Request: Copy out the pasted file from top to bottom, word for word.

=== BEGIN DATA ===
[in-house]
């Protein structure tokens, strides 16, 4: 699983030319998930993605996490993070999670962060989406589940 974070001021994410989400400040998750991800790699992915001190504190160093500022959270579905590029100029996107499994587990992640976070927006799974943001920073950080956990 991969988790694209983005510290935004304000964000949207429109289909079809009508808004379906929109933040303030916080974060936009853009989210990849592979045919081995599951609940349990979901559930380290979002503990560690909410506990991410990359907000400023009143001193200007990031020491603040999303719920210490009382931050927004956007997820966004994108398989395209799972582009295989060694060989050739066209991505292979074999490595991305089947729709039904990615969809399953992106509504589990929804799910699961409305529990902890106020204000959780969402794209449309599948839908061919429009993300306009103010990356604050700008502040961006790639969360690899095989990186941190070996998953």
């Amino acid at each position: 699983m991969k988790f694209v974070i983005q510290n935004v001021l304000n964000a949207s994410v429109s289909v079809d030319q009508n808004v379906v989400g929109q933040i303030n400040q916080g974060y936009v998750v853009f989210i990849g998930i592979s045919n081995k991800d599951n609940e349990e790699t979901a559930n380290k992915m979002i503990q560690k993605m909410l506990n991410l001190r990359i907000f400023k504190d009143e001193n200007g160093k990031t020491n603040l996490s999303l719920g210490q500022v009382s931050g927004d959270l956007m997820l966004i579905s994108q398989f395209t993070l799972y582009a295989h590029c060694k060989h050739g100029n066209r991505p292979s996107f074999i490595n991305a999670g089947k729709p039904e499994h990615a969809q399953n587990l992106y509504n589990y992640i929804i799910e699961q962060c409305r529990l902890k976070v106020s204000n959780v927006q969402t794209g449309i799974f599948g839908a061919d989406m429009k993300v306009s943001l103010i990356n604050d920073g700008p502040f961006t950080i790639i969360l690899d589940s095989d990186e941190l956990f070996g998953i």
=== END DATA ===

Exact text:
[in-house]
């Protein structure tokens, strides 16, 4: 699983030319998930993605996490993070999670962060989406589940 974070001021994410989400400040998750991800790699992915001190504190160093500022959270579905590029100029996107499994587990992640976070927006799974943001920073950080956990 991969988790694209983005510290935004304000964000949207429109289909079809009508808004379906929109933040303030916080974060936009853009989210990849592979045919081995599951609940349990979901559930380290979002503990560690909410506990991410990359907000400023009143001193200007990031020491603040999303719920210490009382931050927004956007997820966004994108398989395209799972582009295989060694060989050739066209991505292979074999490595991305089947729709039904990615969809399953992106509504589990929804799910699961409305529990902890106020204000959780969402794209449309599948839908061919429009993300306009103010990356604050700008502040961006790639969360690899095989990186941190070996998953």
């Amino acid at each position: 699983m991969k988790f694209v974070i983005q510290n935004v001021l304000n964000a949207s994410v429109s289909v079809d030319q009508n808004v379906v989400g929109q933040i303030n400040q916080g974060y936009v998750v853009f989210i990849g998930i592979s045919n081995k991800d599951n609940e349990e790699t979901a559930n380290k992915m979002i503990q560690k993605m909410l506990n991410l001190r990359i907000f400023k504190d009143e001193n200007g160093k990031t020491n603040l996490s999303l719920g210490q500022v009382s931050g927004d959270l956007m997820l966004i579905s994108q398989f395209t993070l799972y582009a295989h590029c060694k060989h050739g100029n066209r991505p292979s996107f074999i490595n991305a999670g089947k729709p039904e499994h990615a969809q399953n587990l992106y509504n589990y992640i929804i799910e699961q962060c409305r529990l902890k976070v106020s204000n959780v927006q969402t794209g449309i799974f599948g839908a061919d989406m429009k993300v306009s943001l103010i990356n604050d920073g700008p502040f961006t950080i790639i969360l690899d589940s095989d990186e941190l956990f070996g998953i």